Jul 18, 2019
Were you aware that some of your driving habits can accelerate the wear and tear of certain parts of your car? It’s natural overtime that certain elements of your car will suffer from wear and tear, but changing some of those driving habits you have will increase their life.
This blog is going to focus on your clutch because it is affected by constant friction- so it’s no surprise that your clutch will eventually break down.
Your clutch could last 10,000 miles before you would need to get a new one, or you even 150,000 before it wears out. There isn’t an exact distance in which your clutch will give up as it entirely depends on the way you drive.
Clutch replacement isn’t cheap so you need to think carefully about how you are treating it while you’re driving and use that money for something nice instead. To help you save on a hefty bill, below are our top three tips on how you can improve your driving so that clutch can last a bit longer.
When you’re at junctions or traffic lights patiently waiting, with the clutch down, your foot on the break and first gear in place, you are putting unnecessary strain on your clutch. It’s much better to sit in the car, in neutral and the handbrake on to keep the car stationary - saving your clutch and break from straining.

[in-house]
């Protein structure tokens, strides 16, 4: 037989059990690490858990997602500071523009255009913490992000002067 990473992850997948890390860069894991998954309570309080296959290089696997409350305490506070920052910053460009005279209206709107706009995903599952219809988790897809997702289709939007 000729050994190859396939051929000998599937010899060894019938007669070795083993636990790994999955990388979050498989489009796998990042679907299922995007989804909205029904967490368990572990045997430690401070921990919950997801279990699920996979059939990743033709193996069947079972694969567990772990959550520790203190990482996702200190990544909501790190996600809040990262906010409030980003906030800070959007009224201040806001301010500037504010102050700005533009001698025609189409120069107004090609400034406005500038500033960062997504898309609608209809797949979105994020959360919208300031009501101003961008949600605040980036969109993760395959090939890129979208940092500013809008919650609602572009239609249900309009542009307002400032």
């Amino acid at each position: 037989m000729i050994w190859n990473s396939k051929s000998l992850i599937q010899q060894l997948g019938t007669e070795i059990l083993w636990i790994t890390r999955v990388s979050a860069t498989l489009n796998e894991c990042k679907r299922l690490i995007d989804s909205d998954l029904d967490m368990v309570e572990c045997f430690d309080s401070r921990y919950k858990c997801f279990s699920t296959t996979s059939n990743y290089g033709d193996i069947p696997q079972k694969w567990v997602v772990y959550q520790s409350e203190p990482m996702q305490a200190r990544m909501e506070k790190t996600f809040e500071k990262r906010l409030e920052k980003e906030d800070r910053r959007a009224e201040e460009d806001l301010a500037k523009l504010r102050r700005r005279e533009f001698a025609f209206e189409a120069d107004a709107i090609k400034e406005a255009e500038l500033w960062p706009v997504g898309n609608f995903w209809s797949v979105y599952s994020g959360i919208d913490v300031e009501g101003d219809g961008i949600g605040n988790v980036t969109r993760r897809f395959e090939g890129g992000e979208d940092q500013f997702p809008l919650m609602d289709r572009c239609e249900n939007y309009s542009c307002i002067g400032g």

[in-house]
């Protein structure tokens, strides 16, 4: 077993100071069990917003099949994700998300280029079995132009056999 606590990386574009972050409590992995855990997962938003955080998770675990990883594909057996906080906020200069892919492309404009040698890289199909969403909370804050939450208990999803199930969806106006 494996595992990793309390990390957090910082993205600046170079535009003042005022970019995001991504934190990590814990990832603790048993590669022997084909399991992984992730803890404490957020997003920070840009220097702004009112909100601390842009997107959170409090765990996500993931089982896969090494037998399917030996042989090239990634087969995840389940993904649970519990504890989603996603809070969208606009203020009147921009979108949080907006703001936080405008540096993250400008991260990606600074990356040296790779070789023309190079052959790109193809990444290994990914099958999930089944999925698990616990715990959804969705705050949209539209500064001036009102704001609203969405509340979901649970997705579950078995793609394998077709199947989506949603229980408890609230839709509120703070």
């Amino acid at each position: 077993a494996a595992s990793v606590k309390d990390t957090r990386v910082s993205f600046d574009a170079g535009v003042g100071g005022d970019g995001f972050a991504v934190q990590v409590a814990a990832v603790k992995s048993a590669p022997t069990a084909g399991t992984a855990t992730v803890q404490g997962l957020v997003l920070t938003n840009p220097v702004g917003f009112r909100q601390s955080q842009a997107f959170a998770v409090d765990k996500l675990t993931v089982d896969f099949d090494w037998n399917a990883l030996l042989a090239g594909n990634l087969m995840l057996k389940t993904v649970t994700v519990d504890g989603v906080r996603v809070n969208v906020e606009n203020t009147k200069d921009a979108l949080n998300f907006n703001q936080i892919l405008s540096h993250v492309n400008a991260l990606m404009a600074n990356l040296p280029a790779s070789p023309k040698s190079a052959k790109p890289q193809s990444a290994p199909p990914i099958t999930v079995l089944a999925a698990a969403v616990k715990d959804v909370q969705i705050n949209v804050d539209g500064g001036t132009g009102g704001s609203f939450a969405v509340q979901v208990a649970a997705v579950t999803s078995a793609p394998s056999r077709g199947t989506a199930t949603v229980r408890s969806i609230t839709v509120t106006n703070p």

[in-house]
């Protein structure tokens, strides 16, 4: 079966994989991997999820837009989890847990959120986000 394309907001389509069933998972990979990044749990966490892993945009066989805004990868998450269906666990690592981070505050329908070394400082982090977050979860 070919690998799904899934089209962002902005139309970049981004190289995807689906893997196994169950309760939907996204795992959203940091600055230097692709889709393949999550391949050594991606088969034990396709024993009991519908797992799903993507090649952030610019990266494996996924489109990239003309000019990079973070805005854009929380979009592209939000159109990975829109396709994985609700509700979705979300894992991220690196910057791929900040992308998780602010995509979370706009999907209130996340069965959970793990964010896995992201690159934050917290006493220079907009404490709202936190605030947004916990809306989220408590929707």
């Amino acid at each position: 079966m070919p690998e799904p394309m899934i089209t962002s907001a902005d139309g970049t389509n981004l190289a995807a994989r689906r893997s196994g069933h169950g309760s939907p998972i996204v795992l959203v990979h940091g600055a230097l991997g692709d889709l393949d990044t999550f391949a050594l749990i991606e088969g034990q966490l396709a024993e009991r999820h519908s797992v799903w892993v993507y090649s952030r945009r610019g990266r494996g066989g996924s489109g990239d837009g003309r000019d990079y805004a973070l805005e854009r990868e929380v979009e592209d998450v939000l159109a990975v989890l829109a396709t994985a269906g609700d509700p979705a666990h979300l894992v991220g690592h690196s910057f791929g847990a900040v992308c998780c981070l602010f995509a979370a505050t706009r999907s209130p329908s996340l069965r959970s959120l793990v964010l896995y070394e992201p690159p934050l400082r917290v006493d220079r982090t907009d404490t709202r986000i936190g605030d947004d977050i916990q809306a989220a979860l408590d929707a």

Riding the clutch is a well-known phrase by driving instructors, but it’s not always clear what exactly it means, or why it could be bad for your car. This phrase simply refers to when we only have the clutch pedal partially pressed down. By doing this you are pushing the pad against the clutch plate but not engaging in it fully- therefore creating more friction than there needs to be.
Don’t change gears excessively. If you can see the road ahead, try and be aware of your surroundings and plan for any obstacles you could encounter and maintain a constant speed. Keep in mind that trying to reduce your clutch wear can put more strain on your brakes. Our advice is to not use your brakes to slow down; instead, change down through the gears. Even though this means you are using your clutch more, it evens out because you aren’t putting more pressure on your brakes.
When you are changing gears it’s important you don't linger. The longer you keep the clutch pedal pressed down for, the more you are straining it. This might only be a few seconds however if you factor in the number of times you would change your gears on your travels you can see how those few seconds will add up.
The price of a replacement clutch entirely depends on the type of car you have, because there will be a difference in labour time and parts needed in per car. On average, you can expect to pay anything between £400-£650.
MyCarNeedsA.com have carried out some research and found the average cost for a clutch repair throughout the UK on our site is £427.08. Why not get a quote with us today?